Marvin Bell’s About the Dead Man and Your Hands, parts 1 and 2.

Talk About Poetry discussion of one of Marvin Bell’s Dead Man poems, About the Dead Man and Your Hands, parts 1 and 2.  The podcast is here:  Marvin Bell’s About the Dead Man and Your Hands.

Participants are: Phil Memmer, Executive Director of the Syracuse YMCA Downtown Writer’s Center (DWC); Georgia Popoff, a Community Poet in Syracuse and teacher at the DWC, Stephen Kuusisto, Director of the Syracuse University Honors Program / Professor of Disability Studies for the Center on Human Policy, Law, and Disability Studies in the School of Education, and me, Bob  Herz, founder & editor of Nine Mile Magazine, and publisher-editor of the W.D. Hoffstadt & Sons press.

All three of my colleagues are distinguished poets and writers and teachers.  More important, they care deeply about poetry, its making, and the ways in which we discuss poetry and apply it to our lives.

And here’s the poem —

1. About the Dead Man and Your Hands

Mornings, he keeps out the world awhile, the dead man.
The dead man, without looking, believes what you said of the garden.
He knows the color of a rose is the color of a rose is the color.
He sees the early sky lit by a burn toward which we sidle.
He will take care of you, the dead man will do that.
He will wait for your hair to grow back.
He thinks the things you touched are lucky to be yours.
The dead man knows where to be and where not to be, how he survives.
He is aware, at all times, of your place, your dog, your rug, your roof, your chairs and tables.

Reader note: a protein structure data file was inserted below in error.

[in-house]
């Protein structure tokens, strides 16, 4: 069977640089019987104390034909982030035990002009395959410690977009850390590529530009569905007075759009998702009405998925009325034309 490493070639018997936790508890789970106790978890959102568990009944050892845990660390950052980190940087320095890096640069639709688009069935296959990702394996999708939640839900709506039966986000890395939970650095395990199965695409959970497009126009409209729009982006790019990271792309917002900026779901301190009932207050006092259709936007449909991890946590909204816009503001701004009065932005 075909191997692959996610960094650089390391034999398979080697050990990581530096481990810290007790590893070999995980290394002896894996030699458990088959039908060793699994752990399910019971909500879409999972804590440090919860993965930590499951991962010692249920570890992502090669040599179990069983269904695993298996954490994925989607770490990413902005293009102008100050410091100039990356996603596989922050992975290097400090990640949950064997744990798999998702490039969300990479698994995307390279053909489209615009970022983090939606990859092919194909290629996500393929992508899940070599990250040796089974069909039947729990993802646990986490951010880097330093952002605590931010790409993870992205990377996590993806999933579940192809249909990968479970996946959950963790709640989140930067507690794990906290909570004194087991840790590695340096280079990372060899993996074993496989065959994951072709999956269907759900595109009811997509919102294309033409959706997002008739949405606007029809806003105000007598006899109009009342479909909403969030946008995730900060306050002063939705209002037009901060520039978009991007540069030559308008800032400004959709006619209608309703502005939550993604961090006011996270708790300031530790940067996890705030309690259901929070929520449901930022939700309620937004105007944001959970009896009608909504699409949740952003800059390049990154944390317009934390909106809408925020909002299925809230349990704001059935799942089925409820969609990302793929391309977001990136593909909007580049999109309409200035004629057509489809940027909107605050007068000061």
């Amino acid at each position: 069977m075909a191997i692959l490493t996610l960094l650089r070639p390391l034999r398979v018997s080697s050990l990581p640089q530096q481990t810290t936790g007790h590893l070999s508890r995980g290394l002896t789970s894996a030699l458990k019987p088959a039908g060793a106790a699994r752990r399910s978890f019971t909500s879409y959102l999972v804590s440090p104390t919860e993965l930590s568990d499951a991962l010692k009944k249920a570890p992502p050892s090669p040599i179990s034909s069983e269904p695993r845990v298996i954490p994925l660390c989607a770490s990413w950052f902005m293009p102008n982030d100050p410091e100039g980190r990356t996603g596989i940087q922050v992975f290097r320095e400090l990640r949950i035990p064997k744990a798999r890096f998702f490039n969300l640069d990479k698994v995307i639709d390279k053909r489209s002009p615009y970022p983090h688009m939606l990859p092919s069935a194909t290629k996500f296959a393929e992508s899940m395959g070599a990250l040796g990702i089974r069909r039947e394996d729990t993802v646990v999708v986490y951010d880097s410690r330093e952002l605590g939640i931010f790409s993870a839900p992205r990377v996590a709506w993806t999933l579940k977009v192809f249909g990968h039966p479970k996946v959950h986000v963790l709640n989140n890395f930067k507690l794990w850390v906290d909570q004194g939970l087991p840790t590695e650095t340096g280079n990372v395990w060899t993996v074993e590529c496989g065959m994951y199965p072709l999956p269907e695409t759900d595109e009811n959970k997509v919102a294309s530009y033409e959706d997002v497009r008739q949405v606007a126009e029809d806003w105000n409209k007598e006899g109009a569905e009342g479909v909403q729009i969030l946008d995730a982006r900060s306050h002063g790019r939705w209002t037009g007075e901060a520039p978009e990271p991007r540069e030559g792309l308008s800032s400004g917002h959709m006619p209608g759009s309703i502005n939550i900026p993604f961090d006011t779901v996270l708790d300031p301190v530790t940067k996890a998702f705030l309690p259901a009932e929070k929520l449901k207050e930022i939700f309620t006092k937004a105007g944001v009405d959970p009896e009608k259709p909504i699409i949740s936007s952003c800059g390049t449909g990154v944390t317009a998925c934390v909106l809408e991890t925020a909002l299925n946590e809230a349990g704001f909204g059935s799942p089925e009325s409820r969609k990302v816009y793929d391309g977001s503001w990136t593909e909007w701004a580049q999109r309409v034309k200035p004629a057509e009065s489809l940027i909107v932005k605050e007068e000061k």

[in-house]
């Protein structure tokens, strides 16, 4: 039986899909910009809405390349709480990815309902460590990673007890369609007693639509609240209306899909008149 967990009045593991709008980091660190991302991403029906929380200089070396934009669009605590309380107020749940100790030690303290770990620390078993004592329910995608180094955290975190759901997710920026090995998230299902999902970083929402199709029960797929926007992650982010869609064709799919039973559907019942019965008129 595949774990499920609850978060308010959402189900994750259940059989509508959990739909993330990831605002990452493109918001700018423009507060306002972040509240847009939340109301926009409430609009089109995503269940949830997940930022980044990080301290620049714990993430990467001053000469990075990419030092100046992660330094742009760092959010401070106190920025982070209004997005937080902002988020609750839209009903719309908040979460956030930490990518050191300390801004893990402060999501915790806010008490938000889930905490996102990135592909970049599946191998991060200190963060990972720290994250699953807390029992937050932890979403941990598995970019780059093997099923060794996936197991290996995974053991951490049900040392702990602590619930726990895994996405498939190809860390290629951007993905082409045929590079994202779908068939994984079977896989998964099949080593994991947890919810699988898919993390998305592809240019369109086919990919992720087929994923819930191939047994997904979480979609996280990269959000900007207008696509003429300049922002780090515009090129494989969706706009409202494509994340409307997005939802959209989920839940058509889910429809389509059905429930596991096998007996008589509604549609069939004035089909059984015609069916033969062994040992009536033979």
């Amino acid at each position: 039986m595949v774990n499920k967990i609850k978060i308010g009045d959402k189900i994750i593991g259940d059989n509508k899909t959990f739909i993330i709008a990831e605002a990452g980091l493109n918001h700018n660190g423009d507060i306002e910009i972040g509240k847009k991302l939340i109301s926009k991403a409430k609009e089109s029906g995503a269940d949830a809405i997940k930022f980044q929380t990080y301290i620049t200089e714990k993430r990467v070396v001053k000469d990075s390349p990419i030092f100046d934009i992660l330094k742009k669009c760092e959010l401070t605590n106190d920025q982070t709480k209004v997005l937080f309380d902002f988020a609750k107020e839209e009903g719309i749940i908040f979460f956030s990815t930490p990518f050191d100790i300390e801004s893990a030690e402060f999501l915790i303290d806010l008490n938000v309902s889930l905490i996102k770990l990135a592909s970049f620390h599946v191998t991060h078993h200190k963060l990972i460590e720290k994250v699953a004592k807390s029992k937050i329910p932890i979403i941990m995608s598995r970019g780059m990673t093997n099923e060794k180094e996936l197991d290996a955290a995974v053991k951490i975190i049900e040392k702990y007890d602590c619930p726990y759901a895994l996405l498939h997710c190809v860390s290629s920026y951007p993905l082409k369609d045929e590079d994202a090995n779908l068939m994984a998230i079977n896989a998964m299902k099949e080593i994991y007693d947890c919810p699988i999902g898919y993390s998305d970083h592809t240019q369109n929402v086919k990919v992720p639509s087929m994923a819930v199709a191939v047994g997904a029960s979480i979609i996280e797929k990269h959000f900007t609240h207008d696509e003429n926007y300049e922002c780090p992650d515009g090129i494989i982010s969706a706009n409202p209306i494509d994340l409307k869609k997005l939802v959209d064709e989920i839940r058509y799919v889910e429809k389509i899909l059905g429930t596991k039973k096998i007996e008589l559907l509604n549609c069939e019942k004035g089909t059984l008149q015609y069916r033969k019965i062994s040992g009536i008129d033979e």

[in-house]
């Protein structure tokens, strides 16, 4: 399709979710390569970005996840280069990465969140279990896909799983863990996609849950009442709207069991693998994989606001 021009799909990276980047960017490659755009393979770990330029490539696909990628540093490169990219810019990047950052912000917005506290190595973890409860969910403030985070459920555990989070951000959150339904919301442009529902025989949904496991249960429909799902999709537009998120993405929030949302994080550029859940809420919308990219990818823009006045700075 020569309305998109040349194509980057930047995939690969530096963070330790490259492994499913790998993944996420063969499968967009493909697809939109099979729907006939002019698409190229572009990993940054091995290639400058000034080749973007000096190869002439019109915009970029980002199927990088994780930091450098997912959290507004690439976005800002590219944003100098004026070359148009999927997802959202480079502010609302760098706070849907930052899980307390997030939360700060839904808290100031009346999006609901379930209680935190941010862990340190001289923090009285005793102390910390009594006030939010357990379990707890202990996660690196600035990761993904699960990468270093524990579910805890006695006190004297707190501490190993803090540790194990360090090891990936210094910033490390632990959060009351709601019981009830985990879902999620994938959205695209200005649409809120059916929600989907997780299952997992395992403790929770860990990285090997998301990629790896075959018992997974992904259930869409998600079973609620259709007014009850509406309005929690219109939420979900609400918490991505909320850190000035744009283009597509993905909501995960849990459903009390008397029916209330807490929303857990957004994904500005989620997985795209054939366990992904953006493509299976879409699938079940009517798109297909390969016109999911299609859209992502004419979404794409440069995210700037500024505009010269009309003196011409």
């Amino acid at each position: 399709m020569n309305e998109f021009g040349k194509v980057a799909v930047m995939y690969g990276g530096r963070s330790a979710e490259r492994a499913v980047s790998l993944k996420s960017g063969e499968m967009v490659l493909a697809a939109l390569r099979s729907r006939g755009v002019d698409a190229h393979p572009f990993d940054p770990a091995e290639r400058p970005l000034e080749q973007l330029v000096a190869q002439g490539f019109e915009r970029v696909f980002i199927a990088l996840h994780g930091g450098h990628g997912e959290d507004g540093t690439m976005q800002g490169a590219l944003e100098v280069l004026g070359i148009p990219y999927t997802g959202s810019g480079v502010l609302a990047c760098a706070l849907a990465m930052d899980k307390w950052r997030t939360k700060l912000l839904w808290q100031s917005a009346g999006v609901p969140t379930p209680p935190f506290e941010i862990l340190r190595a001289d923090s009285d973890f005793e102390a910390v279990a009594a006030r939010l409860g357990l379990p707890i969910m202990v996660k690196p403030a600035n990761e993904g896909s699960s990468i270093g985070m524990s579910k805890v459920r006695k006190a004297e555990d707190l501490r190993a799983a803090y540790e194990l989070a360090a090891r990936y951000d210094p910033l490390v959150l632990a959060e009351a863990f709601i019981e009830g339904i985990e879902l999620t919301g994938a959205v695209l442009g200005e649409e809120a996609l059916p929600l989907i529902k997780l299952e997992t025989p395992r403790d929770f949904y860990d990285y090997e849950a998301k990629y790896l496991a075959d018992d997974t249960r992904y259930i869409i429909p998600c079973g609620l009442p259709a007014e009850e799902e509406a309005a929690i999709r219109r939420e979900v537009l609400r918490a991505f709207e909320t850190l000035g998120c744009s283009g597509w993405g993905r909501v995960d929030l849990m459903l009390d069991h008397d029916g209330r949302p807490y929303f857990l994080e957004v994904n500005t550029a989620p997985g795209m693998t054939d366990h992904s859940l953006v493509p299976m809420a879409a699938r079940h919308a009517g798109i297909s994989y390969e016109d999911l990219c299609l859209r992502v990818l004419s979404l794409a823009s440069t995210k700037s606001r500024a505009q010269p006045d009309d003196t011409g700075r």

Here is his own table, from the basement of the “as is” shop.
The dead man is of this old table, he is of his front and back doors, he is of the tea on the burner and the burner, too, he is.
It cannot stop the dead man, that others have caught on.
The dead man at his worst still looks his best.

2. More About the Dead Man and Your Hands

Nights, he lets in the world, the dead man does it, always.
By any late night, he has lost the need to believe.
The dead man plays a nighttime piano, he blows a nighttime horn, he sings more after midnight.
Dead man’s music is nighttime, call it earthly, call it planetary.
The dead man feels the high registers heard by animal ears.
He feels the rumbly pedal note struck by redwoods enlarging and tectonic plates lurching.
What is it about his hands and your hands, is it the absence of certainty?
He has stirred distinctions into a broth, a soup, a stew, a gravy.
You cannot find yes and no, true or false, in a dead man’s soup.
So what if they have caught on, the dead man is out front and stays up later.
Hence, when the dead man maketh eyes, he’s gotcha.
He’ll care for you, now that he’s gotcha, and he hath giveth his hand.
He can’t talk about the children if you are going to cry.

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